Bodyscapes, photos of landscapes made with bodies, by Carl Warner, contemporary photographyBodyscapes, photos of landscapes made with bodies, by Carl Warner, contemporary photographyBodyscapes, photos of landscapes made with bodies, by Carl Warner, contemporary photographyAfter years of great success in advertising in the 80s and 90s, British photographer Carl Warner suddenly found his work less in demand and not as fulfilling creatively. Searching for something to rekindle his interest in photography as well as put some new energy into his flagging business, Warner started creating Foodscapes having found inspiration in the produce section of his supermarket. After going viral, these foodscapes opened the door to new clients and a burst of work. From the foodscapes, Warner then departed to a series of other scapes including these Bodyscapes. Maybe a tad disturbing, these contorted and manipulated bodies certainly do make some fantastic landscapes. And the titles fit perfectly. A few examples: The Cave of Abdo-men; Cut Throat Valley; and Headless Horizon, just to name a few. You can see more of these Bodyscapes and the rest of Carl Warner’s work over here.

via behance

Edgeland House: Bercy Chen Studio

Edgeland House, Austin Texas, Designed by Bercy Chen Studio, based on Pit House style architecture, hidden in ground, cool architectureEdgeland House, Austin Texas, Designed by Bercy Chen Studio, based on Pit House style architecture, hidden in ground, cool architectureEdgeland House, Austin Texas, Designed by Bercy Chen Studio, based on Pit House style architecture, hidden in ground, cool architectureIf you were to pass by the Edgeland House in Austin, Texas, you may just think you’re seeing a small hill that has somehow split apart, or you may just miss it altogether. The cleverly hidden house designed by Bercy Chen Studio, is a contemporary re-interpretation of an old Native American Pit House. The Pit House was typically sunken, taking advantage of the earth’s mass to maintain a comfortable temperature throughout the year; cooler in the summer and warmer in the winter. In addition to providing maximum energy efficiency, the project also converted a property that had long been used as a dumping ground for construction crews into a showcase for the wild nature found in the very land itself. The result is a sculptural piece, hidden from the road with dramatic glass clad polygons stretching out back, allowing illumination of the entire house, with privacy and, of course, sustainability in mind.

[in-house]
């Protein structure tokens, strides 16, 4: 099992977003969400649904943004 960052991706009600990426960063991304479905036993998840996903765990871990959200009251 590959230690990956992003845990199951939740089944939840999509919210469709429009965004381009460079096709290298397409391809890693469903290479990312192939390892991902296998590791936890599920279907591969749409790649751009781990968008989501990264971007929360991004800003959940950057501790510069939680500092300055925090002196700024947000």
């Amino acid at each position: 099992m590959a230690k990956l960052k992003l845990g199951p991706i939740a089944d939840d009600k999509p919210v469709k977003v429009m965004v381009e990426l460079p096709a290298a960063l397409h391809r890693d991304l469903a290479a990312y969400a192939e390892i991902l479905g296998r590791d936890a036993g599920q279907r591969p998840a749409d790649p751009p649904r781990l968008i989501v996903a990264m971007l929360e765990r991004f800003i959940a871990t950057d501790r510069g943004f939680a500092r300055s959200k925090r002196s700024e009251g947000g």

Photos courtesy of the architects.

via Texas Architects

Hense: Murals and Paintings

Hense, spectacularly colorful street art, facades, murals, paintingsHense, spectacularly colorful street art, facades, murals, paintingsHense, spectacularly colorful street art, facades, murals, paintingsRecently, I ran across more of Hense’s (previously here) beautiful exterior murals. Originally recognized as a graffiti artist, Hense (aka Alex Brewer) moved into granted and commissioned public art, mostly in his native town of Atlanta but, more recently in other cities as well, from Detroit to Richmond, Chicago to Lima, Peru. These spectacularly colorful and cheerful abstract murals could brighten the gloomiest of neighborhoods or the most abandoned of buildings. I love them all. But, even if you don’t have a wall or building to cover, the good news is he paints canvases too. You can see more of Hense’s exteriors here and paintings over here.

Hypertube: PKMN & Taller de Casqueria

Hypertube, Urban art in Tetuan, Madrid, PKMN architects with Taller de Casqueria, architecture, public artHypertube, Urban art in Tetuan, Madrid, PKMN architects with Taller de Casqueria, architecture, public artHypertube, Urban art in Tetuan, Madrid, PKMN architects with Taller de Casqueria, architecture, public artEarlier this year, Madrid launched an innovative project that seeks to “redecorate” lower income neighborhoods of the city with contemporary art interventions, both in the form of sculpture/structure as well as murals. Starting in Tetouan, the initiative to improve the urban landscape has been quite successful and is continuing on into other neighborhoods: first Usera, then Villaverde in the southside of the capital. One such project is Hypertube, a collaboration between PKMN Architects and Taller de Casqueria. The playful looking structure is made up of six precast reinforced concrete tubes two meters in diameter and two and a half meters in length. These dimensions make it possible for anyone to stand inside, from child to adult. Its objective: a “gathering place for neighbors and passers-by.”

Photos: r2hox’s flickr; marta nimeva; & intermdiae

via abc via lagaleriademagdelena